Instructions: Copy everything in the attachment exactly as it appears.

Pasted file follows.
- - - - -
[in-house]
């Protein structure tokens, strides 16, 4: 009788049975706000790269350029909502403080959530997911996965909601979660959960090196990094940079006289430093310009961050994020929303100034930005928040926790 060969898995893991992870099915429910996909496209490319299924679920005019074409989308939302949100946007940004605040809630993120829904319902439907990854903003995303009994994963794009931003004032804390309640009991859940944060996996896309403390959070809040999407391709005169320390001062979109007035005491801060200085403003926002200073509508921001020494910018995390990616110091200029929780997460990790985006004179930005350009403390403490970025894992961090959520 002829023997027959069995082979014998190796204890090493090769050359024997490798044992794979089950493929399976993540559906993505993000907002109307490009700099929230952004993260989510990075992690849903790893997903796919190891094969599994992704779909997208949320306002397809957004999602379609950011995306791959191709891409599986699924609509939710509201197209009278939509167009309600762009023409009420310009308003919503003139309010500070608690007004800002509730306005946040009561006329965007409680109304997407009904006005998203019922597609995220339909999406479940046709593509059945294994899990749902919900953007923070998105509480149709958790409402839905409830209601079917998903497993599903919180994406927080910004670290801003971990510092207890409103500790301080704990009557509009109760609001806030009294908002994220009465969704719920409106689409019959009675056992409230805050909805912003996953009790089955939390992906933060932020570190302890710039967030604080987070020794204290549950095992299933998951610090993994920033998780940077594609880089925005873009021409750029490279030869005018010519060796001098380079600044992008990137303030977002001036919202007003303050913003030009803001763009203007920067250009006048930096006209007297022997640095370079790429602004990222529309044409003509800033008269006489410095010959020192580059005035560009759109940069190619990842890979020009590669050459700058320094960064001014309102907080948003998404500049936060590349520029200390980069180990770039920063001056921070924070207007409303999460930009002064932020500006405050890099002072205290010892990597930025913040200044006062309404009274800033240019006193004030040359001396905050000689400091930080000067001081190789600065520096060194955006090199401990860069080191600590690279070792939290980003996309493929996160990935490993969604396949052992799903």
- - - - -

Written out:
[in-house]
């Protein structure tokens, strides 16, 4: 009788049975706000790269350029909502403080959530997911996965909601979660959960090196990094940079006289430093310009961050994020929303100034930005928040926790 060969898995893991992870099915429910996909496209490319299924679920005019074409989308939302949100946007940004605040809630993120829904319902439907990854903003995303009994994963794009931003004032804390309640009991859940944060996996896309403390959070809040999407391709005169320390001062979109007035005491801060200085403003926002200073509508921001020494910018995390990616110091200029929780997460990790985006004179930005350009403390403490970025894992961090959520 002829023997027959069995082979014998190796204890090493090769050359024997490798044992794979089950493929399976993540559906993505993000907002109307490009700099929230952004993260989510990075992690849903790893997903796919190891094969599994992704779909997208949320306002397809957004999602379609950011995306791959191709891409599986699924609509939710509201197209009278939509167009309600762009023409009420310009308003919503003139309010500070608690007004800002509730306005946040009561006329965007409680109304997407009904006005998203019922597609995220339909999406479940046709593509059945294994899990749902919900953007923070998105509480149709958790409402839905409830209601079917998903497993599903919180994406927080910004670290801003971990510092207890409103500790301080704990009557509009109760609001806030009294908002994220009465969704719920409106689409019959009675056992409230805050909805912003996953009790089955939390992906933060932020570190302890710039967030604080987070020794204290549950095992299933998951610090993994920033998780940077594609880089925005873009021409750029490279030869005018010519060796001098380079600044992008990137303030977002001036919202007003303050913003030009803001763009203007920067250009006048930096006209007297022997640095370079790429602004990222529309044409003509800033008269006489410095010959020192580059005035560009759109940069190619990842890979020009590669050459700058320094960064001014309102907080948003998404500049936060590349520029200390980069180990770039920063001056921070924070207007409303999460930009002064932020500006405050890099002072205290010892990597930025913040200044006062309404009274800033240019006193004030040359001396905050000689400091930080000067001081190789600065520096060194955006090199401990860069080191600590690279070792939290980003996309493929996160990935490993969604396949052992799903």